For centuries, white people — cisgender, heterosexual, able-bodied, white men in particular — people who look like me — have been placed on a pedestal in our society and from their pedestals have taken conscious and unconscious steps aimed at ensuring that these pedestals are never destroyed. The killings of George Floyd and Breonna Taylor are just the most recent versions of such stories to appear in the public consciousness. The protests taking place in their names, protests carried out in order to ensure the basic human rights of people of color, are hopefully the final ones we will have to witness. However, that hope cannot allow those of us who have stood idly by while this system has harmed our peers to become complacent in our activism. 


We must stand side by side with our Black compatriots and assist them in their march towards justice and dignity. We must put to rest our ignorant cries for peace in times of injustice, for peace without justice is nothing more than silence, and in the words of Elie Wiesel, “Silence encourages the tormentor, never the tormented.” We must tear down the pedestals our forebears have built, the pedestals from which those who carry power in our nation look down and ask why the world is on fire, when they themselves had been pouring the gasoline, insisting it was rain.


*The views expressed in this piece are the opinions of W.P. Eichler and are not meant to represent Next Page Ink as a whole.

The Sound of One Hand Clapping in a Movie Theater

By JB Hogan

Despite popular misconception, a Zen koan isn't a riddle. When you are asked to imagine “the sound of one hand clapping,” you're not trying to find a clever answer to solve the mystery, you're expected to meditate on a thought that can’t be had. The goal is abrogating all thought and ceasing contemplation. If you’ve ever stalled a manual transmission-- it’s like that, but for your mind.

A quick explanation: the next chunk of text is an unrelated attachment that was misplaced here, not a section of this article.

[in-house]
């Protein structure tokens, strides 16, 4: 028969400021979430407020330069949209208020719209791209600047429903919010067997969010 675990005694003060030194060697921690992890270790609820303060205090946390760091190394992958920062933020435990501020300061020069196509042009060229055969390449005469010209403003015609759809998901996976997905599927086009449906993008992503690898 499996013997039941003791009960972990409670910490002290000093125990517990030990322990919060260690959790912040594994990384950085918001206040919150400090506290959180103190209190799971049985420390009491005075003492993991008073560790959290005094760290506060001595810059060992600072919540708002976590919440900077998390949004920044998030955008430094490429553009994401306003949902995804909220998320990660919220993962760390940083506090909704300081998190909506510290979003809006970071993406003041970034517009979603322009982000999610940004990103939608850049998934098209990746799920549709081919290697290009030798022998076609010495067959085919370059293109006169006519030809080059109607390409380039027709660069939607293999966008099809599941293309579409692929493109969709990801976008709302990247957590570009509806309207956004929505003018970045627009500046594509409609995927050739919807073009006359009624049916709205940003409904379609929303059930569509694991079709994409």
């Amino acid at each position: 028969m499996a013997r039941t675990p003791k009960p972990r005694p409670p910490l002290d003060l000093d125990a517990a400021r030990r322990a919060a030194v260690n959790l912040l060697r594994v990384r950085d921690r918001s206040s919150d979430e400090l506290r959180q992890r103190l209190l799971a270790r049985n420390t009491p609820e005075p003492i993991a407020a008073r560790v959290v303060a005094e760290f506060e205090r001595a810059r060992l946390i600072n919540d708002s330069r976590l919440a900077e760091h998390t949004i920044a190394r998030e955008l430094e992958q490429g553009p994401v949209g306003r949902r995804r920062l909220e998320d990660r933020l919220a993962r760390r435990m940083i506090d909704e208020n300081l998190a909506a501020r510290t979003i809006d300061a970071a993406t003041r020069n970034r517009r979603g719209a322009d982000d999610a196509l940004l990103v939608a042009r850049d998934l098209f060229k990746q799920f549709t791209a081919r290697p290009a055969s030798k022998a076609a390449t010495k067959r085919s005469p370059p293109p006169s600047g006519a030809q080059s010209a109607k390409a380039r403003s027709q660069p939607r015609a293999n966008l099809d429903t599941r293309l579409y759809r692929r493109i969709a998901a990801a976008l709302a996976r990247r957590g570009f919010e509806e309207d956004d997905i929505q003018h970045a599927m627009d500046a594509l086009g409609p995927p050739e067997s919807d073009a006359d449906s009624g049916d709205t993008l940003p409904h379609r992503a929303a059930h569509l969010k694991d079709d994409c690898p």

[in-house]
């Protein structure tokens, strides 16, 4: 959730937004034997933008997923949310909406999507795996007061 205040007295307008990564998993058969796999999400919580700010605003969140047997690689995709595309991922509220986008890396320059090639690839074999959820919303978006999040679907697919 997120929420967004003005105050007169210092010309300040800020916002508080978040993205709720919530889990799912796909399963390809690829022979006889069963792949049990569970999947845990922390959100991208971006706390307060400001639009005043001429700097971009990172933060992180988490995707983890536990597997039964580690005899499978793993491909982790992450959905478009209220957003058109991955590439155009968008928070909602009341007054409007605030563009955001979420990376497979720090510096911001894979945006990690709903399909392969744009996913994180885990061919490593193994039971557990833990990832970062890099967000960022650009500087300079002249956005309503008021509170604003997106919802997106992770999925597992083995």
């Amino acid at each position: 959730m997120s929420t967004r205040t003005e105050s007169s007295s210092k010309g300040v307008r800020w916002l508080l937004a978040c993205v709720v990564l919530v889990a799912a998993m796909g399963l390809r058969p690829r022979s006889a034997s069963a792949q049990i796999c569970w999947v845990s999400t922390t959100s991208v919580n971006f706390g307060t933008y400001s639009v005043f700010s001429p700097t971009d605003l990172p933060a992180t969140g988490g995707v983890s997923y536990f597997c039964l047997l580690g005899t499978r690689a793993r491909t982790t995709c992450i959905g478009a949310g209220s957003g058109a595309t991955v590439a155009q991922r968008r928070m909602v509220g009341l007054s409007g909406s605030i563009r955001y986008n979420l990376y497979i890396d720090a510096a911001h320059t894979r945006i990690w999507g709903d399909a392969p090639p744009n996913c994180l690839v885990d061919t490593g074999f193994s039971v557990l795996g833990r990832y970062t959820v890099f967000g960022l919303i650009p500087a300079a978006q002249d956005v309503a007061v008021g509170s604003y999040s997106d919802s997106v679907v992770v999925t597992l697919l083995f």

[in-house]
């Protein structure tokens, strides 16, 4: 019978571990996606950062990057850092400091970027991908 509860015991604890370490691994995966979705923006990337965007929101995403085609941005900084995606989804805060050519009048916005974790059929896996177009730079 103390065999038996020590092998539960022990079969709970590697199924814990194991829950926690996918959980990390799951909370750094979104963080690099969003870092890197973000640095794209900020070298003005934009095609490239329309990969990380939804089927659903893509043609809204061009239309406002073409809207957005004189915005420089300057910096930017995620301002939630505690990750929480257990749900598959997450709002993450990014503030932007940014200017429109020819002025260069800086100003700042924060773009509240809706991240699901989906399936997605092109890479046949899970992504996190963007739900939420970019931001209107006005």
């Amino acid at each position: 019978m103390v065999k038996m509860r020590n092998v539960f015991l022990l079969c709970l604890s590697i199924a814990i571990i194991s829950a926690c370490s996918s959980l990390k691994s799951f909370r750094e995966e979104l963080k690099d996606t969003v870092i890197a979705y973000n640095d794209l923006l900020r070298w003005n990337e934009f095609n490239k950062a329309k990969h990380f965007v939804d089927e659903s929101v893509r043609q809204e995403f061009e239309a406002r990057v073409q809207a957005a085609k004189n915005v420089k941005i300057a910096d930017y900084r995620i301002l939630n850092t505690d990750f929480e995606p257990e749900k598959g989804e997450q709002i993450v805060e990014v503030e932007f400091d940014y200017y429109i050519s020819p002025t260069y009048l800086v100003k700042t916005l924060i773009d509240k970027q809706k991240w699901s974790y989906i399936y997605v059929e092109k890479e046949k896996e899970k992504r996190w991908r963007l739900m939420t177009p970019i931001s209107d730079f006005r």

Now that you understand what a koan is (but probably not how to pronounce it), you may be asking, “what do movies have to do with koans?” Hollywood pitches often combine two well known items to make a third new, but also familiar idea. This is how they get that elusive “fresh yet unoriginal” feeling that all great Hollywood movies have. If Armageddon is Apollo 13 meets Die Hard, then what do you get when you crash two wholly incompatible movies together? Well of course, you get movie koans! You can play at home or  challenge your friends to see who can come up with the greatest, most mind numbing movie koan! They will find the activity odd and pointless. (Your friends are a bit on the sitck-in-the-mud side, we’ve been meaning to talk to you about that.) Here are some samples to get you going, or rather, to destroy all capacity for thought as you contemplate an idea that cannot be formulated. Have fun!


American Beauty meets Battlefield Earth


Schindler's List meets Robocop


Juno meets Dune 


Cloud Atlas meets Legally Blonde


Citizen Kane meets Groundhog Day


Full Metal Jacket meets Waiting for Guffman


Alien meets Tommy Boy


Blade Runner  meets When Harry Met Sally.


Oh wait! I apologize for that last one. They actually made that movie, and it's called Her!